• Focus Priority Selection – Focus priority means that the camera will take a picture only when it can focus on your subject. Release priority means that the camera will take a picture even when it can’t get good auto-focus. Why would a camera even have a Release priority if it can cause out of focus images? Well, that seems like a very good question. And the answer is critical for underwater photography – it is non-intuitive. For me, I use AF-C as my standard focus mode (continuous mode) and “Release” as my AC-C priority selection. In all cases when I shoot underwater, I have back-button focus turned on. What that allows me to do is press my back button and focus whenever I desire and lock the focus. Then, looking through my viewfinder, I rock back and forth with my camera in hand to compose and shoot quickly. If I have to fine tune focus, I’ll press the back button again. For Macro shots, this works perfectly, as I can quickly compose/shoot. This setting allows me to take one or more very quickly without having the camera “hunting” for a good focus selection.
      • What follows are the menu settings for this feature in the Nikon D7100:
        123

     

  • Auto Exposure, Settings and Histograms – When underwater, your camera’s light meter will be whacked out. This is when you use your head instead. There is no 1 setting for all shots. I always use manual mode underwater to better control the desired settings. For people who haven’t shot in manual mode before, it often sounds difficult, with lots of settings to worry about. In reality, it’s very simple (assuming you know the science of light, and how F-Stops and shutter speed work). Make your initial settings (for me, it is F/13, ISO 100, 1/250th), and then start only worry about changing one parameter at a time. It’s actually quite simple! After each shot, look at the previewed image, the histogram and adjust the amount of light accordingly. Aperture may need to be lowered to F7-F8 or a larger aperture for fish shots. When shooting small objects, shoot at a smaller aperture (up to F29) for more depth-of-field. If shooting super-macro, use F25-F50 with a 100-105mm lens. I’m constantly changing my aperture on different shots, depending on what I want to accomplish, changing from F2.8 to F32.
  • Raw vs JPG – Not much to say here – ALWAYS shoot in raw mode. Don’t worry about white balance.
  • Focus Mode – Not much needs to be said here. For underwater, I use spot focusing with matrix metering all the time. For the D7100, I use all 51 focus points.
  • Wide Angle and Shutter Speed – During the dive, I adjust the shutter speed up or down for desired background color. Changing the shutter speed only affects the background exposure. This is because your strobes fire almost instantaneously.
The Eyes are Critical

I believe that the eyes are the most vital element of a portrait, so it is essential to record them sharply, particularly if you are using a wide aperture. If the focus is off, it is usually only by a whisker. Taking animal portraits above on land is very different from taking fish portraits while submerged. I have spent years perfecting how to shoot animal portraits, specifically with the eyes in focus.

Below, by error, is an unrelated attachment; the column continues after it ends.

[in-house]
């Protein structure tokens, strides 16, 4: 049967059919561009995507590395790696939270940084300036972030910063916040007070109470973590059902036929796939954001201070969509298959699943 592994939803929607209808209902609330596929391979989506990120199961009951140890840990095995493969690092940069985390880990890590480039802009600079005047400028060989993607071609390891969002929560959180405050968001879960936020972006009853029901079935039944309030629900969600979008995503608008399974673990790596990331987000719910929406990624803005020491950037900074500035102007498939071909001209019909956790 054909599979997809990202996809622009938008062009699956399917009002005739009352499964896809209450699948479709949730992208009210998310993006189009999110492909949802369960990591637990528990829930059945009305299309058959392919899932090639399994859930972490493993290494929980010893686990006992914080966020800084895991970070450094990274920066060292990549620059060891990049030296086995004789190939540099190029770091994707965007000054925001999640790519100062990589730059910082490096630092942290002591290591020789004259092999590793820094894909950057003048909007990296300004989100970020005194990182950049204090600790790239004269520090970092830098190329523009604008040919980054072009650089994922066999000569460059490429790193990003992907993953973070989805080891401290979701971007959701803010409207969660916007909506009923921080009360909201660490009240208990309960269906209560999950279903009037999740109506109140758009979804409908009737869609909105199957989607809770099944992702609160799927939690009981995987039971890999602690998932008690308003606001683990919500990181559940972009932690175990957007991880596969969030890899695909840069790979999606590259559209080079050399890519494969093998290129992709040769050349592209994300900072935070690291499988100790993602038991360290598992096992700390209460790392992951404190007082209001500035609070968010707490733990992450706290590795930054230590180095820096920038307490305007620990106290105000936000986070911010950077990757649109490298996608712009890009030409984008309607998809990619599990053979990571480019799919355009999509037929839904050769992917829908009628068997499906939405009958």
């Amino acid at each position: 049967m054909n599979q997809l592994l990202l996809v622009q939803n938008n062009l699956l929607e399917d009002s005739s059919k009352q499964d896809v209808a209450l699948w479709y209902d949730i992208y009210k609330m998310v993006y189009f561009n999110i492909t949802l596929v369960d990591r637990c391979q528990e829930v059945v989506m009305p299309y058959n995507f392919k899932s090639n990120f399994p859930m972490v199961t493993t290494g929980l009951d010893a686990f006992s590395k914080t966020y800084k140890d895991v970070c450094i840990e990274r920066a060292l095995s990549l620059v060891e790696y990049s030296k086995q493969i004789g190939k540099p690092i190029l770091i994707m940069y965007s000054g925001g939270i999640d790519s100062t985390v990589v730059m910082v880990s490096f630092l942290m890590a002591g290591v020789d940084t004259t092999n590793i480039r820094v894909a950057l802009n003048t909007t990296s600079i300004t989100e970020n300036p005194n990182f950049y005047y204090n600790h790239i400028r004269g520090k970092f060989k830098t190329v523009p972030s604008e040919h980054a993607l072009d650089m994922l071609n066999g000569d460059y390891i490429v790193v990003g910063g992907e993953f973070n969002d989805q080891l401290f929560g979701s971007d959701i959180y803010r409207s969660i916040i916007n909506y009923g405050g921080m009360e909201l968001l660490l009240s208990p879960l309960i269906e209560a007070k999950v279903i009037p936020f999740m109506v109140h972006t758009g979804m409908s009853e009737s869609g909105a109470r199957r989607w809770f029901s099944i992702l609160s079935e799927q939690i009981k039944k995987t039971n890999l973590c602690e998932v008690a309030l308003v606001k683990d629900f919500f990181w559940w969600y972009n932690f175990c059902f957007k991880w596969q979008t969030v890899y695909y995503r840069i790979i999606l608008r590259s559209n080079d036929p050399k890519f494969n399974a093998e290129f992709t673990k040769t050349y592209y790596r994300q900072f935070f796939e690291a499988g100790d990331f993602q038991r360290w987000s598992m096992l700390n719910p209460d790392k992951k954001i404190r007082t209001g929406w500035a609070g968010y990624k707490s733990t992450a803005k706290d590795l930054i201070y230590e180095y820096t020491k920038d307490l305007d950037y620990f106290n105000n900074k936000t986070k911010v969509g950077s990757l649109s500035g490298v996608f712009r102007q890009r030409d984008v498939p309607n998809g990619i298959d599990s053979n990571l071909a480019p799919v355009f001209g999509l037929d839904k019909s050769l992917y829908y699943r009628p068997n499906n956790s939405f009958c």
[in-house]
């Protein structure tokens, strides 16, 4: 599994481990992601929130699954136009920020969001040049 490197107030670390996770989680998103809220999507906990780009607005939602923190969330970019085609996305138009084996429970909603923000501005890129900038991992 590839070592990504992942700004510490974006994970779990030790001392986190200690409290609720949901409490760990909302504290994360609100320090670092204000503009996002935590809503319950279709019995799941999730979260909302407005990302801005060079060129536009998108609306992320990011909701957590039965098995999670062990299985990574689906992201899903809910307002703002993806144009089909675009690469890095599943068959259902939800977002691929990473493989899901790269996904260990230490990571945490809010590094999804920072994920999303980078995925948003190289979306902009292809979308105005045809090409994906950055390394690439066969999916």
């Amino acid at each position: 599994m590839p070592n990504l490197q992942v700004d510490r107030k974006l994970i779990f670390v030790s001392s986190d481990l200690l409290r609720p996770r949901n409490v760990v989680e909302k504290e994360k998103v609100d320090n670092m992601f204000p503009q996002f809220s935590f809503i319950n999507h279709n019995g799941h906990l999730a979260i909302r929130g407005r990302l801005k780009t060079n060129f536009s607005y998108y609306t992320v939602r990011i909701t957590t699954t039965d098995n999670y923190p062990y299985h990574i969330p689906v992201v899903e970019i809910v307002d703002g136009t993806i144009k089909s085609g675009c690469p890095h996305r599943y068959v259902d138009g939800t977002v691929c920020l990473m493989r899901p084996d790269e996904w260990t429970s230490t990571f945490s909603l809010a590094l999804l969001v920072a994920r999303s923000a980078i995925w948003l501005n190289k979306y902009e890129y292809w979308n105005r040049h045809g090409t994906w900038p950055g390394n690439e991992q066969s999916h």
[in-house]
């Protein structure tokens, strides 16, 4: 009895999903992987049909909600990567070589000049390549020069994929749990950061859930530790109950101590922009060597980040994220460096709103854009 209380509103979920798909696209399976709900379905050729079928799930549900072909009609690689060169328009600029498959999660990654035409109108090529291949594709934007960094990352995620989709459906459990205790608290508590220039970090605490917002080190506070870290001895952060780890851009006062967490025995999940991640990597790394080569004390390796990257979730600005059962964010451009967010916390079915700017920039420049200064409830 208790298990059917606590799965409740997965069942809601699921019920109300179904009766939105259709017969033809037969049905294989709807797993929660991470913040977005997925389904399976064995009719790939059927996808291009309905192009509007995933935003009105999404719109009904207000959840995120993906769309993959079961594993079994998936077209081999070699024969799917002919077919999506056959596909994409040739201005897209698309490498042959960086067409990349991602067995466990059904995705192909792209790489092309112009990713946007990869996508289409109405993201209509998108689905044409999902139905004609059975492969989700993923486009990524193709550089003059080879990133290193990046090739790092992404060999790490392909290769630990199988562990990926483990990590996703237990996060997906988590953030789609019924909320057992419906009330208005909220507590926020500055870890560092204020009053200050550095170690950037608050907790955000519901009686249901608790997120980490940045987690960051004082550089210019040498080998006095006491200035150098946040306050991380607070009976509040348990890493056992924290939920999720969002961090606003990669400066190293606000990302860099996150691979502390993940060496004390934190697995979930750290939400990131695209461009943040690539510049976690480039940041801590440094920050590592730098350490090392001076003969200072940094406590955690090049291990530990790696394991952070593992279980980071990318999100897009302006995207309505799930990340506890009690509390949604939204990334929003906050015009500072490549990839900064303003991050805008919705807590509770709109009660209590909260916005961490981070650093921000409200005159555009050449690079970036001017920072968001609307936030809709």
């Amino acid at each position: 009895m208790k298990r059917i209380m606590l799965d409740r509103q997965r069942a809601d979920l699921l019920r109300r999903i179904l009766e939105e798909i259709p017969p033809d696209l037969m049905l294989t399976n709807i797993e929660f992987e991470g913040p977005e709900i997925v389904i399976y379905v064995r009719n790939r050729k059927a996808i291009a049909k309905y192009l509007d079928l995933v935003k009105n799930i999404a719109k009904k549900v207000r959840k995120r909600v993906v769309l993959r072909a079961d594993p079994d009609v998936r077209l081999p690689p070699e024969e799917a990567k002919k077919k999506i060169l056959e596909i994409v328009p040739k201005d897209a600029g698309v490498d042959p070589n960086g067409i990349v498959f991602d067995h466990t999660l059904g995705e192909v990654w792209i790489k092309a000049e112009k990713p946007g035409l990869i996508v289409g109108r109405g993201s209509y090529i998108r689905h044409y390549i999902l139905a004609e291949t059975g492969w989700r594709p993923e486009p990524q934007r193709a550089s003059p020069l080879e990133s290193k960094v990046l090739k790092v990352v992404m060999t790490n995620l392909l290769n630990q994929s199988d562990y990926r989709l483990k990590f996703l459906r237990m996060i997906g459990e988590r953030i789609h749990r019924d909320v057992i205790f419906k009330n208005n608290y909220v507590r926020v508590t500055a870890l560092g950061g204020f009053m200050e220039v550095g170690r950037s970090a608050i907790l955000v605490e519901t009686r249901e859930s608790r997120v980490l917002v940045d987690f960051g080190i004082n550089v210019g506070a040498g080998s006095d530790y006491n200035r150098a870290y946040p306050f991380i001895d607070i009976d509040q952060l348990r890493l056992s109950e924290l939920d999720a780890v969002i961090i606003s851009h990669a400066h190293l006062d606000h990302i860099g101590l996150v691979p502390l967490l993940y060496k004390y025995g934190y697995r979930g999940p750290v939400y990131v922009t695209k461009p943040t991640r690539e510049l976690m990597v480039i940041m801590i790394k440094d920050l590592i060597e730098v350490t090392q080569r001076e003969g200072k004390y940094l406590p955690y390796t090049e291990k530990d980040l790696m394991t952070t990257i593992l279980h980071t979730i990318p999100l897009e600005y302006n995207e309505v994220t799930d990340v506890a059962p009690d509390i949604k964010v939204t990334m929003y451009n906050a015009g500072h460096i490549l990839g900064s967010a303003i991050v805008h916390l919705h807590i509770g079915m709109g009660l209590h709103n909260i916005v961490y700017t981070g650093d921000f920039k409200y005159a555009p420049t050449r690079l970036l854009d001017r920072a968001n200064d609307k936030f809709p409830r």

Here are a few examples where I feel that the eyes make the shot. In all cases below, one of the two lenses described above were used.
Click on any image below to see larger version of thumbnail and to walk through the gallery.

  • Scorpion Fish - Electric Eyes

    Scorpion Fish – Electric Eyes
    Scorpaenids, particularly the Scorpionfishes, have a remarkable ability to blend into their surroundings. One advantage to their camouflage is that it assists in prey capture. Often, herbivorous prey will be attracted to the Scorpionfish and their encrusting algae. Other times, the encrusting algae can appear to be a “safe-haven” to passing-by fish and crustaceans. Regardless of the attraction, it is often a fatal one. The unfortunate prey rarely has a warning, as the attack of the Scorpionfish is lighting fast. The Scorpionfish creates a vacuum by quickly opening their jaws, sucking the prey into the awaiting mouth of the predator. Individuals within one genus of Scorpaenids, the Stonefish, have been reported to complete the vacuum-style attack in as little as 15 milliseconds

  • Bareye Hermit Crab, Dardanus fucosus

    Bareye Hermit Crab, Dardanus fucosus
    GPO_20140809_0864_bhb_LR_WM

  • GPO_20140823_0975_BHB_LR_WM

    GPO_20140823_0975_BHB_LR_WM
    Macro closeup of a juvenlie Morey eel.

  • GPO_20140809_0861_bhb_LR_WM

    GPO_20140809_0861_bhb_LR_WM

  • Bareye Hermit Crab, Dardanus fucosus

    Bareye Hermit Crab, Dardanus fucosus
    GPO_20140809_0870_bhb_LR_WM

  • GPO_20140809_0843_bhb_LR_WM

    GPO_20140809_0843_bhb_LR_WM

  • GPO_20140803_0585_UW_LR_WM

    GPO_20140803_0585_UW_LR_WM

  • GPO_20140803_0578_UW_LR_WM

    GPO_20140803_0578_UW_LR_WM

  • GPO_20140809_0883_bhb_LR_WM

    GPO_20140809_0883_bhb_LR_WM

  • GPO_20140809_0782_bhb_LR_WM

    GPO_20140809_0782_bhb_LR_WM

  • Octopus vulgaris

    Octopus vulgaris
    Octopus vulgaris uses monocular vision almost exclusively and can move its eyes independently. The amount of binocular vision is small because the eyes are on the sides of the head. Pigmentation of the ventral side of the arms tended to be most intense on the side of the preferred eye and the body was most pigmented on the side of the eye currently in use.

  • Octopus vulgaris

    Octopus vulgaris
    GPO_20140809_0738_bhb_LR_WM

  • Octopus vulgaris

    Octopus vulgaris
    Wide angle close up of a common octopus – shot taken at dusk as he is coming out to hunt

  • GPO_20140823_1018_BHB_LR_WM

    GPO_20140823_1018_BHB_LR_WM
    Mantis Shrimp buried in his burrow. His eyes are moving in different directions.

  • GPO_20140823_0933_BHB_LR_WM

    GPO_20140823_0933_BHB_LR_WM

  • GPO_20140823_0931_BHB_LR_WM

    GPO_20140823_0931_BHB_LR_WM

  • Conch Eye / Strombus

    Conch Eye / Strombus
    GPO_20140831_1089_BHB_ME_LR_WM